When the weather heats up, your appetite probably melts like ice cubes on blacktop. But you still need to eat — and when you do, it's most likely something cold you crave. Asian cultures, well acquainted with hot weather, have a long tradition of serving cold noodle dishes to satiate summertime hunger. While it might seem odd to pour ice cubes on your cooked pasta, that's how the Japanese and Koreans prepare their cold noodles. Vinegar is a popular flavoring, as it's thought to be an appetite stimulant. And expect a lot of spice, since it's believed that hot foods make you sweat, which has a cooling effect.
Hiyashi chu ka (Japanese)
How much: $9.63
What: The name literally translates as "cold Chinese-style" noodles. In Japan, once you see the signs in ramen shops advertising this dish, summer has officially arrived. At Batten Ramen, it's available only from May to October. Because presentation is almost as important as taste in Japanese cooking, this dish is prettily plated with slivers of cucumber, tomato, ham, omelet and red pickled ginger, forming a colorful pinwheel. The standard sauce is a vinegar-soy sauce. But Batten's version is a slight riff on the original. It also includes slices of fried chicken, marinated mushrooms and bamboo, with a light sesame sauce. Any topping goes if you're making it at home— from corn to shrimp to crab meat — as long as it's finely sliced. Once served, it's up to the diner to mix everything together with chopsticks.
Bun bo noung (Vietnamese)
Where: Mekong Grill, 24 Chestnut St., Ridgewood. (201) 445-0011
How much: $8.55 (lunch portion)
What: As the climate in most of Vietnam varies from hot to very hot much of the year, bun (pronounced "boon"), or rice vermicelli dishes, served at room temperature, are an ideal light meal. This version is served with strips of grilled flank steak marinated in lemongrass, fresh bean sprouts, carrots, cucumbers, lettuce, basil and mint. It comes with a tiny fried spring roll and a side of nuoc nam, fish sauce vinaigrette. The crisp and crunchy texture of the mixed greens, along with the grilled meat and vinegar flavors, complement each other perfectly. "You'll find this dish everywhere you go in Vietnam," said owner/chef Tai Nham. "And you have to have it with the basil and mint."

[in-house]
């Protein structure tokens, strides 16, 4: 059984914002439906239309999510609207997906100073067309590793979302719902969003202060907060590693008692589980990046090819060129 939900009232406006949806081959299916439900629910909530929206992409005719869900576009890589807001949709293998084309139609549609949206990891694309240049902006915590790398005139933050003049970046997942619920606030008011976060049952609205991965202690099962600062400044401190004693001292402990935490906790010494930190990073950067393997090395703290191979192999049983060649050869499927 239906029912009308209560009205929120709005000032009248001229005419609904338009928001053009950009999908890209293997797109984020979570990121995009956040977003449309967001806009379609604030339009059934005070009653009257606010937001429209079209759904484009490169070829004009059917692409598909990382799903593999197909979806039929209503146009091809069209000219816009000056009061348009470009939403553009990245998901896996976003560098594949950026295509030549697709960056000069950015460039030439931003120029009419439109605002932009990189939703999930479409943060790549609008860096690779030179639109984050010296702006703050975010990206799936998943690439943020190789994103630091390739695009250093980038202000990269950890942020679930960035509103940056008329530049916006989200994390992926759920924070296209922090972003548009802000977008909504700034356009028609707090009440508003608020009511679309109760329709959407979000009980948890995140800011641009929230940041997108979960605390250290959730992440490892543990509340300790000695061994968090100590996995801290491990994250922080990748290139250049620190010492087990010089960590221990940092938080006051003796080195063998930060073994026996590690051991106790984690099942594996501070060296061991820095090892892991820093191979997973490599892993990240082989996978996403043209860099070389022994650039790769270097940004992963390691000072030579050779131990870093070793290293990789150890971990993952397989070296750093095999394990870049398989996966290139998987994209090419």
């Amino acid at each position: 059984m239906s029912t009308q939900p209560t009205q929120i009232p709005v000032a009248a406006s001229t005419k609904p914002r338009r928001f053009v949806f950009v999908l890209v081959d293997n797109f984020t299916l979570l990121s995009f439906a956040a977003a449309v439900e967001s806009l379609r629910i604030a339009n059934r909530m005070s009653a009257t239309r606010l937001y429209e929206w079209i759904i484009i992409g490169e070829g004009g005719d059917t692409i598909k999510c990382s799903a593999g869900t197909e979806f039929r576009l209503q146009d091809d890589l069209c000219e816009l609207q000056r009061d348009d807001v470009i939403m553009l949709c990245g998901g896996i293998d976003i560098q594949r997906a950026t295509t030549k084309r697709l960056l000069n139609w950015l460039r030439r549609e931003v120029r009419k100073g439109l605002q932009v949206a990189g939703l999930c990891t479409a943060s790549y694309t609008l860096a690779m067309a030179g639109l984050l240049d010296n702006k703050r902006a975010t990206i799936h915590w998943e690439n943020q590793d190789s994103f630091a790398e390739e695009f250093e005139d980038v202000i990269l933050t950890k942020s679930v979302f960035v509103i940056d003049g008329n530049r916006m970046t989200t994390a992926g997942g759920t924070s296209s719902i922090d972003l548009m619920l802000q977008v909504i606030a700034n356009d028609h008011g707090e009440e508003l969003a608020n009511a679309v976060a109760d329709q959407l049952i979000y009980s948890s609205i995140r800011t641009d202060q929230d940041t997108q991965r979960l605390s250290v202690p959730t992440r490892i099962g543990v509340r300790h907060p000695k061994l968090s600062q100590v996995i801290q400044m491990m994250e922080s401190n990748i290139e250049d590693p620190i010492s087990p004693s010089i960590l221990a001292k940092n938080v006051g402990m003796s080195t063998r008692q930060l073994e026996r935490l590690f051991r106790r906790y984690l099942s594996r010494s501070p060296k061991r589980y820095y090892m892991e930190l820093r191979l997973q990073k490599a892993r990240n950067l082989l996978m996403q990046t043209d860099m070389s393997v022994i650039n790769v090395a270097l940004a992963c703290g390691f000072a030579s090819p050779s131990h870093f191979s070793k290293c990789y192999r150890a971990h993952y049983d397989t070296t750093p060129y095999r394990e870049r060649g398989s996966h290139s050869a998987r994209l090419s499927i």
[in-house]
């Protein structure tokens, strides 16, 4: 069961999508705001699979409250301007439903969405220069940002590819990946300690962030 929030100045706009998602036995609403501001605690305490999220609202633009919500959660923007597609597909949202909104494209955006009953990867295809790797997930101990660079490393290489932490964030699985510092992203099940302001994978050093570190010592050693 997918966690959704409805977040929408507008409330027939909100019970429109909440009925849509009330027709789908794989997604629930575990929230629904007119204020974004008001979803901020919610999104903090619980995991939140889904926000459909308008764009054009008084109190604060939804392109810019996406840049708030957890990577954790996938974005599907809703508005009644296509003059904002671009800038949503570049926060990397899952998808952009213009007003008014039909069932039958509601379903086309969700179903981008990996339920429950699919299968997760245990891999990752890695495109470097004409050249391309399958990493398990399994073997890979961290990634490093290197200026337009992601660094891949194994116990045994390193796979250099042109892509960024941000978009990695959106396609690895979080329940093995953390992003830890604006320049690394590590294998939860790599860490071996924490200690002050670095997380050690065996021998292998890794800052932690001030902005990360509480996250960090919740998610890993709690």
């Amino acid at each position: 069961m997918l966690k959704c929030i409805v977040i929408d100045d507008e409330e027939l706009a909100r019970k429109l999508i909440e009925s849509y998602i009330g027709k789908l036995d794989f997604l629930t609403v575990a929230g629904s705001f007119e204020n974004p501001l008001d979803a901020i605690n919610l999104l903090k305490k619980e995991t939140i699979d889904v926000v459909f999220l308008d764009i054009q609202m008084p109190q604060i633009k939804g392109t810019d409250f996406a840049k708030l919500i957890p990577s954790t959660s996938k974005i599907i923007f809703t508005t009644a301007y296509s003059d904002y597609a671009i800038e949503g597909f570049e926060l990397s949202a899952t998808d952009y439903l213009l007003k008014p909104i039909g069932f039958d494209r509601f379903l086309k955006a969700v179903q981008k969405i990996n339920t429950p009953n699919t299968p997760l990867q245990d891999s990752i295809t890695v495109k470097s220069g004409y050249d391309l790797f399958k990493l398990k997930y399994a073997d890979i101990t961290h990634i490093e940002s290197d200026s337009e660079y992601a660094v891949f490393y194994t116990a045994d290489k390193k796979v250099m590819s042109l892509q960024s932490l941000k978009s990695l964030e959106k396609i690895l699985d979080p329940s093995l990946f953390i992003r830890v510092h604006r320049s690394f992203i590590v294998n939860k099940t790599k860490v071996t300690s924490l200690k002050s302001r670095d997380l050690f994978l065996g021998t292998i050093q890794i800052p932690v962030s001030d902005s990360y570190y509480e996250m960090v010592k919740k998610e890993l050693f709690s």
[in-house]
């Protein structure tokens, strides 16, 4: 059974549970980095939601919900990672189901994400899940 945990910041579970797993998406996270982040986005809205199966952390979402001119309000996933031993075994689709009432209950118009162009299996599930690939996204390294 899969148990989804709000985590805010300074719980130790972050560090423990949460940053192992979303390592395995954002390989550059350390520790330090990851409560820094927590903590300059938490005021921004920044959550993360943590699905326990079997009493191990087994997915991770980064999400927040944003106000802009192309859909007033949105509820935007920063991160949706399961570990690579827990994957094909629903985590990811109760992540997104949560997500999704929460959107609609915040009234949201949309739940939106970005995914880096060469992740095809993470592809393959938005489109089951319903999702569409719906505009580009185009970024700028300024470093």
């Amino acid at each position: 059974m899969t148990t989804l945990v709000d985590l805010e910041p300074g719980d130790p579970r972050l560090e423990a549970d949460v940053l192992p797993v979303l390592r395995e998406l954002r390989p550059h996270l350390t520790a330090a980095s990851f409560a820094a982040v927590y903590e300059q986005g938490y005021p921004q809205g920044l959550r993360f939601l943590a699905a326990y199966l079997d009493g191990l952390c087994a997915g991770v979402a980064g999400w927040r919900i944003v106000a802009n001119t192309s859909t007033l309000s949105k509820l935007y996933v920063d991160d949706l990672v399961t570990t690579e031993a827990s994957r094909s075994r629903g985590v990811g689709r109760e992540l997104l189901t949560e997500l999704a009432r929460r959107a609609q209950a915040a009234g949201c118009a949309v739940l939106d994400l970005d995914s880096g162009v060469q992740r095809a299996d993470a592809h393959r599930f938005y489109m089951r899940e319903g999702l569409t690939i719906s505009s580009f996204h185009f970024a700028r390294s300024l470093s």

Chengdu cold noodles (Chinese)
Where: Chengdu 23, 6 Willowbrook Blvd., Wayne. (973) 812-2800
How much: $5.35
What: If you're ready to try an authentic street-stall dish native to the province of Sichuan and the neighboring city of Chongqing, go ahead and order Chengdu cold noodles. But be warned — if you can't handle heat, stick with its tamer, Americanized cousin, cold sesame noodles. This appetizer includes cold egg noodles topped with fresh bean sprouts and a red sauce made of sesame oil, sesame paste, tongue-numbing ground Sichuan peppercorns, chili sauce and crushed peanuts. "Spicy foods make you sweat and add balance," said owner Kevin Lin.
Mul naengmyun (Korean)
Where: You Chun, 135 Broad Ave., Palisades Park. (201) 363-1950
How much: $10.95
What: Summer guarantees long lines outside this Broad Avenue eatery, famous for its refreshing cold noodles.
First, some background, according to Judy You, whose family owns the shop: Hundreds of years ago in Korea, naengmyun was actually a winter dish. Families didn't have vegetables to eat, so they rolled noodles out of buckwheat, potato, yam or arrowroot powder.
Perhaps going against Western logic, for Koreans, the typical summer dish is samgyetang, a steamy hot chicken ginseng soup, which they believe gives you nutrients and stamina in the heat. But, naengmyun is as popular today. You Chun's version— mul naengmyun, meaning with soup— begins with handmade arrowroot powder noodles swimming in a mild beef broth in a metal bowl.
The garnishes include a few thin slices of Asian pear, pickled white radish, julienned cucumber, half a hard-cooked egg and hot yellow mustard. Then it's topped with crushed ice for that finishing chill. The broth tastes sweet, salty and vinegary, all in one slurp.
If you're dining in, the server comes by wielding a pair of scissors, offering to cut your long noodles. "People who are traditional don't cut it," says You. "They think it tastes better [that way]."